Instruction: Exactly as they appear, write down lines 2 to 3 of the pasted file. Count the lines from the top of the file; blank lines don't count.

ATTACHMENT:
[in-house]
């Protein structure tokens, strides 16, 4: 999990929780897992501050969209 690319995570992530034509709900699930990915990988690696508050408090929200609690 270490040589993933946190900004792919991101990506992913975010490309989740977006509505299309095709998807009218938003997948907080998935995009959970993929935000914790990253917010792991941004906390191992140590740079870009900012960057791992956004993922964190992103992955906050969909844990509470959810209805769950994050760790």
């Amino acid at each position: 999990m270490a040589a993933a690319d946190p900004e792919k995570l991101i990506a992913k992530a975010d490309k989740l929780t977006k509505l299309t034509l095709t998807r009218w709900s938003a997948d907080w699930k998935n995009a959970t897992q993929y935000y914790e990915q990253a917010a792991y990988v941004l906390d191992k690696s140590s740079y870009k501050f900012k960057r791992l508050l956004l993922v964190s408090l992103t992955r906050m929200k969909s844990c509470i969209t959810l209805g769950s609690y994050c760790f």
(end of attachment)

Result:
């Protein structure tokens, strides 16, 4: 999990929780897992501050969209 690319995570992530034509709900699930990915990988690696508050408090929200609690 270490040589993933946190900004792919991101990506992913975010490309989740977006509505299309095709998807009218938003997948907080998935995009959970993929935000914790990253917010792991941004906390191992140590740079870009900012960057791992956004993922964190992103992955906050969909844990509470959810209805769950994050760790």
């Amino acid at each position: 999990m270490a040589a993933a690319d946190p900004e792919k995570l991101i990506a992913k992530a975010d490309k989740l929780t977006k509505l299309t034509l095709t998807r009218w709900s938003a997948d907080w699930k998935n995009a959970t897992q993929y935000y914790e990915q990253a917010a792991y990988v941004l906390d191992k690696s140590s740079y870009k501050f900012k960057r791992l508050l956004l993922v964190s408090l992103t992955r906050m929200k969909s844990c509470i969209t959810l209805g769950s609690y994050c760790f």